Table 1 provides an example section of pseudo-code that performs the operations illustrated in FIG. 3. (Note that this example section of pseudo-code is merely presented as an example and is not intended to limit the scope of the present invention in any way.) In this example section of pseudo-code, resources are represented by nodes, and dependencies between resources are represented as directed edges (arcs) between nodes. The set of nodes and directed edges comprise a graph, G.

This pseudo-code introduces the concepts of nodes being “seen” and nodes being “visited.” When the code first looks at a node in the graph, it marks that node as “seen” (this is achieved by adding it to the to_visit_nodes list). Subsequently, when that node is taken out of the to_visit_nodes list, the node is marked as “visited” (by adding it to the visited_nodes list).

The code starts out from the node being updated, say N, and marks it as “seen”. Next, the code loops through all the “seen” nodes until the list is empty. The code takes out the first “seen” node, say u, and marks it as “visited”. The code then loops through all the nodes reachable from the node u.

TABLE 1
detect_cycles(graph G, node N)
{
// detect cycles in graph G, in which the edges starting at
// node N are being updated and could potentially create a
// cycle.
// the list of nodes that are yet to be visited
nodelist to_visit_nodes;
// the list of nodes that have been visited
nodelist visited_nodes;
// initialize the to_visit_nodes list with the node being
// updated, i.e. mark node N as “seen”.
to_visit_nodes = N;
// loop through the to_visit_nodes list until it's empty
while (to_visit_nodes != NULL) {
// fetch the node at head of to_visit_nodes list
current_node = head(to_visit_nodes);
// add that node to the visited nodes list, i.e.
// mark that node as “visited”
visited_nodes.add_node(current_node);
// delete that node from the to_visited_nodes list
to_visit_nodes.delete_node(current_node);
// Loop through all the nodes, v, reachable from the
// current_node
for (each node v reachable from current_node) {
// if v == N, the node being updated,
// then we found a cycle in the graph, and hence
// abort further processing.
if (v == N) {
declare “the new edges create a cycle”;
break;
}
// If the node v is not already in either of
// visited_nodes or to_visit_nodes list, add it
// to the to_visit_nodes list.
// i.e. if the node v hasn't already been
// “visited” (not in the visited_nodes list)
// and hasn't been “seen” (not in the
// to_visit_nodes list) then mark it as “seen”
if (!v (- visited nodes) &&
!v (- to_visit_nodes) {
add(to_visit_nodes, v);
}
}
}
}

For each node, say v, reachable from u, the code checks to see if that node is the node N itself. If v is the same as N then we were able to get back to N by following the outward edges from N, and, hence, we found a cycle in the graph.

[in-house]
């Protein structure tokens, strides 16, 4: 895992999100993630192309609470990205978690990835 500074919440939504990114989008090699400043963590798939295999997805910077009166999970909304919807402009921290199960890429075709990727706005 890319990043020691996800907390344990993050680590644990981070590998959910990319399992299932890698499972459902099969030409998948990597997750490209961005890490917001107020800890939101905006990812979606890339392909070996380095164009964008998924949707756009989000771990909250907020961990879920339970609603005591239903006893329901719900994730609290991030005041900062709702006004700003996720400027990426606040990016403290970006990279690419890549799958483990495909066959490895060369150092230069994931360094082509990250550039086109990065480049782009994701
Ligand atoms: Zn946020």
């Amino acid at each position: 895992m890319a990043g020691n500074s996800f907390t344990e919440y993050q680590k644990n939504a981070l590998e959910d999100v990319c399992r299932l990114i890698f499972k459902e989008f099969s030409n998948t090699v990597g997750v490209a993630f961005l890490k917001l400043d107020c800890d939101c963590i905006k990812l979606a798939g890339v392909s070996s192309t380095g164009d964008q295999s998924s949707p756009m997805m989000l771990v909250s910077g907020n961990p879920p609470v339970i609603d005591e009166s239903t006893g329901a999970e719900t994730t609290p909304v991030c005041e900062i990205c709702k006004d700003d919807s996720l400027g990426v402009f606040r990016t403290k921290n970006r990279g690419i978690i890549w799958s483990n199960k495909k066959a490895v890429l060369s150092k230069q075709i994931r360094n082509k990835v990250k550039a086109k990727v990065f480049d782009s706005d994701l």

In this case, the code aborts further processing and simply exits after printing a suitable error message. If v is not the same as N, the code checks to see if v is either “seen” or “visited.” In either case, the code does nothing. If, however, v is neither “seen” nor “visited,” the code marks it as “seen.”

Example Set of Dependencies

FIG. 4A illustrates an example set of dependencies in accordance with an embodiment of the present invention. In this example, there are four resources 402-405 and four pre-existing dependencies 410-413. New dependency 409 is being added.

FIG. 4B illustrates the process of determining if new dependency 409 creates a cycle in the example set of dependencies illustrated in FIG. 4A in accordance with an embodiment of the present invention.

During a first iteration, the system adds resource A 402 to the to_visit resource list.

During a second iteration, the system determines that resource A 402 depends on resource B 403 through new dependency 409. Hence, resource B 403 is added to the to_visit resource list, and resource A 402 is removed from the to_visit resource list and marked as visited.

During a third iteration, the system determines that resource B 403 depends on resource C 404 through dependency 410. Hence, resource C 404 is added to the to_visit resource list, and resource B 403 is removed from the to_visit resource list and marked as visited.

During a fourth iteration, the system determines that resource C 404 depends on resource D 405 through dependency 413, and on resource A 402 through dependency 411. Hence, resource D 405 and resource A 402 are added to the to_visit resource list, and resource C 404 is removed from the to_visit resource list and marked as visited. At this point, the system determines that resource A 402 matches the starting resource. Hence there exists a dependency cycle that is created by new dependency 409. The system signals an error condition and aborts further processing.

Another Example Set of Dependencies

FIG. 5A illustrates another example set of dependencies in accordance with an embodiment of the present invention. In this example, there are four resources 502-505 and four pre-existing dependencies 510-513. New dependency 509 is being added.